NIH and VA address pain and related conditions in U.S. military personnel, veterans, and their families: Research will focus on nondrug approaches.
Chronic pain and associated conditions have increasingly become a problem in the United States, especially in those who are currently serving or have served military time for our country. Thirteen research projects, which are to be funded $21.7 million within the next five years by the U.S. Veteran’s Affairs, National Institutes of Health’s National Center for Complementary and Alternative Medicine, and National Institute on Drug Abuse, will investigate non-pharmacological treatments for these conditions. Due to the current increase in opiate prescribing and abuse, alternative options are to be further explored. The research will investigate skills which can better manage symptoms of their conditions and prevent their progression. This is expected to help more appropriately treat these patients while driving down healthcare costs and curbing the overuse or misuse of opiate medications.
What do you think about the current opiate prescribing practices in this patient population? How do you currently manage patients with pain and related conditions?
For additional information, please visit NIH.
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The Director of the National Center for Complementary and Alternative Medicine, Josephine Briggs, MD shares her thoughts on a recent publication in the journal Headache by Robert Cowan, MD. Both are trying to raise awareness of what patients visiting clinicians might be utilizing in terms of conventional and complementary approaches. There are more Evidence-Based resources available to conventional practitioners on CAM than ever before. What are your thoughts on Dr. Briggs commentary?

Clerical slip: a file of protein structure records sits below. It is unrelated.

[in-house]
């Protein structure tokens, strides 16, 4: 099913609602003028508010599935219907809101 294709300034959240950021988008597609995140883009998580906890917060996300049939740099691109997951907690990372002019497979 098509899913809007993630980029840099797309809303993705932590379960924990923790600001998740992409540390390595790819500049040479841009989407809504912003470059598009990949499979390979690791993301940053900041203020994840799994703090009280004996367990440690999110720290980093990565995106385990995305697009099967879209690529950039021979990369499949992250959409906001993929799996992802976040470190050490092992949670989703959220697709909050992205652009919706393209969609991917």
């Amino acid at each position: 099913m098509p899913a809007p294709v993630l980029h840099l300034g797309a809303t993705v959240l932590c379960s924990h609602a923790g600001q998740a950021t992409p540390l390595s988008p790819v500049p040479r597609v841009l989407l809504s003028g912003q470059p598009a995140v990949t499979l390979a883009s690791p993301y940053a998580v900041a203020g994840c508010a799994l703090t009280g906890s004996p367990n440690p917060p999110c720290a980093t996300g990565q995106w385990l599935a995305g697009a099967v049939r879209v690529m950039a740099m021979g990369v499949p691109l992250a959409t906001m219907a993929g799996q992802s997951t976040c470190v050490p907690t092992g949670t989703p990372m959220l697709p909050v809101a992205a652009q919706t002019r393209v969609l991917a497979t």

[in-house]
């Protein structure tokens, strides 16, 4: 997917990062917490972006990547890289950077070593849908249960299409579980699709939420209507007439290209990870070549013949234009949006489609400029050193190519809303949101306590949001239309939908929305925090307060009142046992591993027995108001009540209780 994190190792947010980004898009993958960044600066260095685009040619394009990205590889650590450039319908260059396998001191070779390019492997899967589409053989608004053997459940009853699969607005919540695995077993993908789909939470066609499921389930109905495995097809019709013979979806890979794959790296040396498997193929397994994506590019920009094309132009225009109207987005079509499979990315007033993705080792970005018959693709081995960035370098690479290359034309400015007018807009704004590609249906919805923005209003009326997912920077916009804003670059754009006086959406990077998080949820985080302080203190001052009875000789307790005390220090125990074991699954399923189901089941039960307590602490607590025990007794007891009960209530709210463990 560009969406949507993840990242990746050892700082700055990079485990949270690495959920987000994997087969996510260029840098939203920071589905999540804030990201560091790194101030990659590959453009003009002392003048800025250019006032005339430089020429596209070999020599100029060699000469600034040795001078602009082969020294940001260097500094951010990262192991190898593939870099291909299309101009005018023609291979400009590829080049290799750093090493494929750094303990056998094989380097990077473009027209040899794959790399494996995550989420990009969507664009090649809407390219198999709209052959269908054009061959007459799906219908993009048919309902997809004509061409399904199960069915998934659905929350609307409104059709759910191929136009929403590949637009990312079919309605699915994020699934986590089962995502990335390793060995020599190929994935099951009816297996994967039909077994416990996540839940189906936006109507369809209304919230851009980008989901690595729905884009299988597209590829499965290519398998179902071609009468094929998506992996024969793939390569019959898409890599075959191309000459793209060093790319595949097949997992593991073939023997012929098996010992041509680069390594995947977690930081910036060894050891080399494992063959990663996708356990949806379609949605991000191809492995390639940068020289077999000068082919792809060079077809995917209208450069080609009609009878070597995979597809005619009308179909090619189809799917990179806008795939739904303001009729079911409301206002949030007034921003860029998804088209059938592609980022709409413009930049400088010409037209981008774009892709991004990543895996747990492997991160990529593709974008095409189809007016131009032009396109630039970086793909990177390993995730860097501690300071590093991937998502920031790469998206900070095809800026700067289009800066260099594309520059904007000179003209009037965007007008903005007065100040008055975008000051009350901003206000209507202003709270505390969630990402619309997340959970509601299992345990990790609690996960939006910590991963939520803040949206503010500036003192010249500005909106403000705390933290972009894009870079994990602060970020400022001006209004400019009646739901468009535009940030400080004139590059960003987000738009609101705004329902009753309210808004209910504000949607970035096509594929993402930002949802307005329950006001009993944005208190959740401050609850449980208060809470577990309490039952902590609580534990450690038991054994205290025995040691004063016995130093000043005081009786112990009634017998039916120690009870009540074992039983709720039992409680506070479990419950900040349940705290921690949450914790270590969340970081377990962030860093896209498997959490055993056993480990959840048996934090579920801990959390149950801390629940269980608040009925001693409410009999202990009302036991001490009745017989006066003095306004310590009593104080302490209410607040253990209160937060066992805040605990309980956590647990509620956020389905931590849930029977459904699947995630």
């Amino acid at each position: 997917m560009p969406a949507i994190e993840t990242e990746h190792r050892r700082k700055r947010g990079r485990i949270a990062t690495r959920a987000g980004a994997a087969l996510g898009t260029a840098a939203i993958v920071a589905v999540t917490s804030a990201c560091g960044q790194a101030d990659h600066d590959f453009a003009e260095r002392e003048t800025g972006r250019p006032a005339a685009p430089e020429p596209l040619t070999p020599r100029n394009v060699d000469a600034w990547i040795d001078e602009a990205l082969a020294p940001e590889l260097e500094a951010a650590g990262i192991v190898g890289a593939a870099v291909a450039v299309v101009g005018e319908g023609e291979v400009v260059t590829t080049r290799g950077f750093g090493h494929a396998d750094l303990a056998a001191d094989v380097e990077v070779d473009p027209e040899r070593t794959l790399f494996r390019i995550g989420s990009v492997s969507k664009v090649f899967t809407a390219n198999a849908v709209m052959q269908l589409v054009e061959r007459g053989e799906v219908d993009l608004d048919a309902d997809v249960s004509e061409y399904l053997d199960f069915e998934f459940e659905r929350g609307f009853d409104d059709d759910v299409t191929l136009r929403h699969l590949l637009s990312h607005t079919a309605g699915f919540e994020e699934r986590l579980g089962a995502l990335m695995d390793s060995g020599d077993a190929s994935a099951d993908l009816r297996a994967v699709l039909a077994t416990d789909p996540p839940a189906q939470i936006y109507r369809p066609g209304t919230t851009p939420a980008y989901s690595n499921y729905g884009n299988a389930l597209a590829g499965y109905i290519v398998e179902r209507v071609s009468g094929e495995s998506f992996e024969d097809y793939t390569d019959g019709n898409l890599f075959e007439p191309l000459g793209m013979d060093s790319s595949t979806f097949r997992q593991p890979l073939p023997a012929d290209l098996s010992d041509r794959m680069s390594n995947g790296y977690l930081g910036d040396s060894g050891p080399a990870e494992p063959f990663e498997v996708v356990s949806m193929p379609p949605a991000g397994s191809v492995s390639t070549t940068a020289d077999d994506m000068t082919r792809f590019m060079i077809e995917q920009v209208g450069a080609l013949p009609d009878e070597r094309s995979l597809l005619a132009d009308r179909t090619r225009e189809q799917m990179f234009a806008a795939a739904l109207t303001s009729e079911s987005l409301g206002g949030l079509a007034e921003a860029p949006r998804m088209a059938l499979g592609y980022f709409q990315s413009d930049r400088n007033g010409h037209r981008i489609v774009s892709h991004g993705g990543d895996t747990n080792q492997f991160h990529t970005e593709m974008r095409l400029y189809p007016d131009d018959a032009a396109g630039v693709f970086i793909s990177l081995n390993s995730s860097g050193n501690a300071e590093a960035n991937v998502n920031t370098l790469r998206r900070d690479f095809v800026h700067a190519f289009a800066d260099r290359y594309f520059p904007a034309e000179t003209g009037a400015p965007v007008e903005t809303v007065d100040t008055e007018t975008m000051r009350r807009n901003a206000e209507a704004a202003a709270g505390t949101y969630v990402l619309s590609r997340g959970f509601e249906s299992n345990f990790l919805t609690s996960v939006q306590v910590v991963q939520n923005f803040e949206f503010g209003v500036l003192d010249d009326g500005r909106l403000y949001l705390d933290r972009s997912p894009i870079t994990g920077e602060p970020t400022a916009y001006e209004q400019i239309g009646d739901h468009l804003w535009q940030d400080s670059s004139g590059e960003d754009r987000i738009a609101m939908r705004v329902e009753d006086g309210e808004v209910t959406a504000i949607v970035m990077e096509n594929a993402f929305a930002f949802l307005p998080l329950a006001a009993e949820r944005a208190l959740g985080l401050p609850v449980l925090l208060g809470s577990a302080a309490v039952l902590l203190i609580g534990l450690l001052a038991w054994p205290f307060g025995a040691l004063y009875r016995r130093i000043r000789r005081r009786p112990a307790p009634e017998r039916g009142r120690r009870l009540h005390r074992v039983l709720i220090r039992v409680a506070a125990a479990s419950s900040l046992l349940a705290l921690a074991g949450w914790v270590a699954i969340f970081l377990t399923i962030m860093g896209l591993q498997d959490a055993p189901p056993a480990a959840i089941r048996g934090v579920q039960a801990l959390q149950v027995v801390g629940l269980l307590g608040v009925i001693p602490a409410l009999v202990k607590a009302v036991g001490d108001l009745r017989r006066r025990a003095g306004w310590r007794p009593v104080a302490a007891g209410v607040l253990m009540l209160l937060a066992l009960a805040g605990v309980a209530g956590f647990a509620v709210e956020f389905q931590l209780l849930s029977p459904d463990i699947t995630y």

For additional information please see, the National Center for Complementary and Alternative Medicine.
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With the rising trend towards a greener and more natural lifestyle, the latest issue of the British Medical Journal is making its reader aware of the continuing debate related to alternative approaches to health and well-being. Some say that including complementary alternative medicine (CAM) in the medical school curriculum is necessary in order for a medical professional to provide a wide range of options for patients while others caution the idea of teaching students to recommend treatments without evidence of efficacy or safety. Those in favor argue that lifestyle choices such as performing yoga and meditation has been shown to improve overall health while those against it portray CAM as “seductive yet utterly devoid of scientific merit”. Based on your personal knowledge and experience, should medical students be taught complementary alternative medicine? Why or why not?
For the article, visit BMJ